Vignette No.28 – The House of a Hundred Doors

The House of a Hundred Doors

The House is the world. It exists in nowhere and opens to everywhere. It is prison and sanctuary, exile and homecoming. It is where legends come to die and immortals remember to breathe.

It has one key and that is in my keeping.

There were other keys, once, and other custodians to bear them, but they were already old when I was brought over the threshold as an infant and all are gone now. I am strong – I have to be – but I was not strong enough to carry the weight of all those keys. So I made them disappear. Now there is only mine, worn on a chain around my neck and never, ever taken off.

There are always strangers in the House. People find their way here and must resolve the Riddle to its satisfaction before it will allow them to leave. Some never do. My task is to make them as comfortable as possible for the duration of their stay. Every day I rise early and dress in armour and apron, buckle on my sword and collect my bucket, to begin my rounds. I am the one who changes the sheets, who lays the fires and cleans the grates, who prepares the meals that are left anonymously upon their tables. I polish their boots and wash their dishes. I repair the furniture they break. My sympathy is silent and unseen, but they feel it; they notice when it stops. Duty demands only that they remain alive – to be kind is my choice.

Some of the House’s guests are glad to be here. The dark king who has slept for a thousand years. The serpentine goddess whose hunger is now sated upon my cooking rather than the hearts of reckless adventurers. Others express their discontent in whatever ways they can. I have faced illusions and curses within these halls, steel claw and dragon’s flame, but it would take more than that to stop my work.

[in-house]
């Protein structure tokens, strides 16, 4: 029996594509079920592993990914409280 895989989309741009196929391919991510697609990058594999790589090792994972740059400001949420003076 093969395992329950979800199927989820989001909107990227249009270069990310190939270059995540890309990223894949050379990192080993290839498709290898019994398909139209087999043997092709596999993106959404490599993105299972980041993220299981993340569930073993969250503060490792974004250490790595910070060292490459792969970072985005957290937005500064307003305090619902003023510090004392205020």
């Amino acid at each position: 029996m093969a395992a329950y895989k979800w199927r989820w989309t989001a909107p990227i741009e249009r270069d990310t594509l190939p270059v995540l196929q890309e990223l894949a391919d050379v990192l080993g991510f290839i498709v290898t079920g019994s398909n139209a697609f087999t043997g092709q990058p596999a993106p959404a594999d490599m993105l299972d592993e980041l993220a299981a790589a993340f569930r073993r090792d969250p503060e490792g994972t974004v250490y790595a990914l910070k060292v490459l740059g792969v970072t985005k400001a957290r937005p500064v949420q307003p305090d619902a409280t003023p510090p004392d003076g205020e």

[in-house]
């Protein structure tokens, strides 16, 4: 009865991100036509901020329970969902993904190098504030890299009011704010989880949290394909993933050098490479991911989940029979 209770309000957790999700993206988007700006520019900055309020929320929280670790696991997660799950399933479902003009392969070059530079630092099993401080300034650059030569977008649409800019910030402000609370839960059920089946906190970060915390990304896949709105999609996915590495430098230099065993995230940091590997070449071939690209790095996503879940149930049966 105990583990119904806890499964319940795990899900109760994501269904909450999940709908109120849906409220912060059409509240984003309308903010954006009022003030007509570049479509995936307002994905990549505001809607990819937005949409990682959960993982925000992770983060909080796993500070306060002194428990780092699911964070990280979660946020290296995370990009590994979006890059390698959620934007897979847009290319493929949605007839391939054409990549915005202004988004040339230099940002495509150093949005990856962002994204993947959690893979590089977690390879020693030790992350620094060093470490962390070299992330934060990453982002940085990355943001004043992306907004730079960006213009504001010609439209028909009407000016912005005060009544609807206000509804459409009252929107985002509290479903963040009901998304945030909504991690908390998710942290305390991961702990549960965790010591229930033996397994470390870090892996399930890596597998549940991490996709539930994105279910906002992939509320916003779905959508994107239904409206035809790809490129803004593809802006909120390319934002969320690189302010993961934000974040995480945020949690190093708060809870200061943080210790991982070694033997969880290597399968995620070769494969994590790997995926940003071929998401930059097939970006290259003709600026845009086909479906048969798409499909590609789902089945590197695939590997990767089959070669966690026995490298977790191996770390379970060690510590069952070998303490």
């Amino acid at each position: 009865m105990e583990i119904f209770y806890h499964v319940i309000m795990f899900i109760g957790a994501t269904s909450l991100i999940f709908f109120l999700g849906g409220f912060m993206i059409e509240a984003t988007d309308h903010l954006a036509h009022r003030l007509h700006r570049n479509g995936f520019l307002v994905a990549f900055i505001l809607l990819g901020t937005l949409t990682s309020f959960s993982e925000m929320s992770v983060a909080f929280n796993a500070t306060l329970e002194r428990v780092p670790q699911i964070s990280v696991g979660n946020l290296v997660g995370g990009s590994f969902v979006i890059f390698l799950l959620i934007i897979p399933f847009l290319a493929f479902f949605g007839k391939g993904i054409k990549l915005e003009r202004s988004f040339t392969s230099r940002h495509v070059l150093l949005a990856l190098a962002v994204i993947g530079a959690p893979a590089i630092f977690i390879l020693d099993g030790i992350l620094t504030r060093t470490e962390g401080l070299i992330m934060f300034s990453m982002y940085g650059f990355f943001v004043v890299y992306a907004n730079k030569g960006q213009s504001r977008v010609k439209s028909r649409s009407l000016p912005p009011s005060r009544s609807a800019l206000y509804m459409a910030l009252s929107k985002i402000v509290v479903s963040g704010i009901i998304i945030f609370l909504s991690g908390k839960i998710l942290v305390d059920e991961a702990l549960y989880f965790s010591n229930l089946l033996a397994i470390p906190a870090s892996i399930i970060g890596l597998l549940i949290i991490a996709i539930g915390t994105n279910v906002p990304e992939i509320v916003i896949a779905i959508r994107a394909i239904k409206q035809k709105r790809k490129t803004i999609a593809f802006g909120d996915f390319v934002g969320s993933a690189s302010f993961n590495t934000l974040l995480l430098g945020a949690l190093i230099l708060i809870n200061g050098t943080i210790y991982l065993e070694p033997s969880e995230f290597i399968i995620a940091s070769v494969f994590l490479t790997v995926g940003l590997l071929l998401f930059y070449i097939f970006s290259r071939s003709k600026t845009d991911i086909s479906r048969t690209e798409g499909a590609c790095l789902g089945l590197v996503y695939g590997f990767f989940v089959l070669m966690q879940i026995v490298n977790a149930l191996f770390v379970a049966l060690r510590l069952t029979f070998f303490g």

I keep the House, and the House keeps me.

© Faith Mudge 2014

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Vignette No.27 – All Falling Down

All Falling Down

There were places in Thena’s head where she preferred not to look. She had lived a long time; like all immortals, she had accumulated baggage that was best left undisturbed. Of late it had been so routinely rummaged that it wouldn’t fit back into her darkest corners. This had put her in the kind of mood that is toxic for a five mile radius.

In fact, no one was alive for a five mile radius. This was not entirely coincidental.

She sat in the ruins of what must have once been a very nice house, the only one in this street to still possess a functioning washing machine, and used the brief respite to scrub dried blood from the blade of her sabre. Ashes stained her hands black to the elbow, and underneath the grime an ugly pattern of venom burns were still healing. It had been a long day. She was looking forward to a bath, if the taps were working.

It was strange. The world might end tomorrow, and she was worried about the plumbing. Humanity did that to you.

She had warned the others, for all the good that had done. Now she had no choice but to fight alongside them. Where else was there to go? The mountain had fallen and Hades had closed his gates, unable to cope with the numbers being sent downriver. The rejected dead walked in burning streets while the sky tore itself apart overhead. Thena didn’t remember it being like this last time.

They had won last time. They had had millennia to forget how they had done it.